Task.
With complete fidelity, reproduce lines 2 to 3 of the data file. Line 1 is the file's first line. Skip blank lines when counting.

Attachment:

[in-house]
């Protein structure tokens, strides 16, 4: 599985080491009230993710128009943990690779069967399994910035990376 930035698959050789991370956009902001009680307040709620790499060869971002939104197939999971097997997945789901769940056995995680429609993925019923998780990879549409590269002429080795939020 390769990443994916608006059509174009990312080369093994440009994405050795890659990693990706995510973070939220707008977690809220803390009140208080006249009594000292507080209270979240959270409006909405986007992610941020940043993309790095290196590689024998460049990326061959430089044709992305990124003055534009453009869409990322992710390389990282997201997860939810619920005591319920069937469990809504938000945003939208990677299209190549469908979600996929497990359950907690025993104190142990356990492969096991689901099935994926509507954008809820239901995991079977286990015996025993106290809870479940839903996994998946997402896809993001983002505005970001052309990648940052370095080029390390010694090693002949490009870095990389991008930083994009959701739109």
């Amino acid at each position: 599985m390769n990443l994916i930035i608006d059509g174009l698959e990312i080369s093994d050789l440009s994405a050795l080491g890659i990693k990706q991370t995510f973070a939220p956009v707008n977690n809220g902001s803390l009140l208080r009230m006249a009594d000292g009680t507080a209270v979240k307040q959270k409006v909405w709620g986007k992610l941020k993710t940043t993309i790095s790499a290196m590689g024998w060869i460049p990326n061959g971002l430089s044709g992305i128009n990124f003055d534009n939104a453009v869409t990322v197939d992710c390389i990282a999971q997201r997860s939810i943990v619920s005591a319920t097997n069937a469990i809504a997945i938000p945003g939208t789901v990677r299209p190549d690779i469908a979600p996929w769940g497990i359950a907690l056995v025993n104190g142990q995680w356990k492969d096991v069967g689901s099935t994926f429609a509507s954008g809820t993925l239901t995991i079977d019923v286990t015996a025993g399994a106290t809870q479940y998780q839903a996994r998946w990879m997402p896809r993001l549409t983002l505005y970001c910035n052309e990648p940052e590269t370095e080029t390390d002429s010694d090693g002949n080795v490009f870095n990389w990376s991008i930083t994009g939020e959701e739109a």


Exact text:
């Protein structure tokens, strides 16, 4: 599985080491009230993710128009943990690779069967399994910035990376 930035698959050789991370956009902001009680307040709620790499060869971002939104197939999971097997997945789901769940056995995680429609993925019923998780990879549409590269002429080795939020 390769990443994916608006059509174009990312080369093994440009994405050795890659990693990706995510973070939220707008977690809220803390009140208080006249009594000292507080209270979240959270409006909405986007992610941020940043993309790095290196590689024998460049990326061959430089044709992305990124003055534009453009869409990322992710390389990282997201997860939810619920005591319920069937469990809504938000945003939208990677299209190549469908979600996929497990359950907690025993104190142990356990492969096991689901099935994926509507954008809820239901995991079977286990015996025993106290809870479940839903996994998946997402896809993001983002505005970001052309990648940052370095080029390390010694090693002949490009870095990389991008930083994009959701739109």
């Amino acid at each position: 599985m390769n990443l994916i930035i608006d059509g174009l698959e990312i080369s093994d050789l440009s994405a050795l080491g890659i990693k990706q991370t995510f973070a939220p956009v707008n977690n809220g902001s803390l009140l208080r009230m006249a009594d000292g009680t507080a209270v979240k307040q959270k409006v909405w709620g986007k992610l941020k993710t940043t993309i790095s790499a290196m590689g024998w060869i460049p990326n061959g971002l430089s044709g992305i128009n990124f003055d534009n939104a453009v869409t990322v197939d992710c390389i990282a999971q997201r997860s939810i943990v619920s005591a319920t097997n069937a469990i809504a997945i938000p945003g939208t789901v990677r299209p190549d690779i469908a979600p996929w769940g497990i359950a907690l056995v025993n104190g142990q995680w356990k492969d096991v069967g689901s099935t994926f429609a509507s954008g809820t993925l239901t995991i079977d019923v286990t015996a025993g399994a106290t809870q479940y998780q839903a996994r998946w990879m997402p896809r993001l549409t983002l505005y970001c910035n052309e990648p940052e590269t370095e080029t390390d002429s010694d090693g002949n080795v490009f870095n990389w990376s991008i930083t994009g939020e959701e739109a």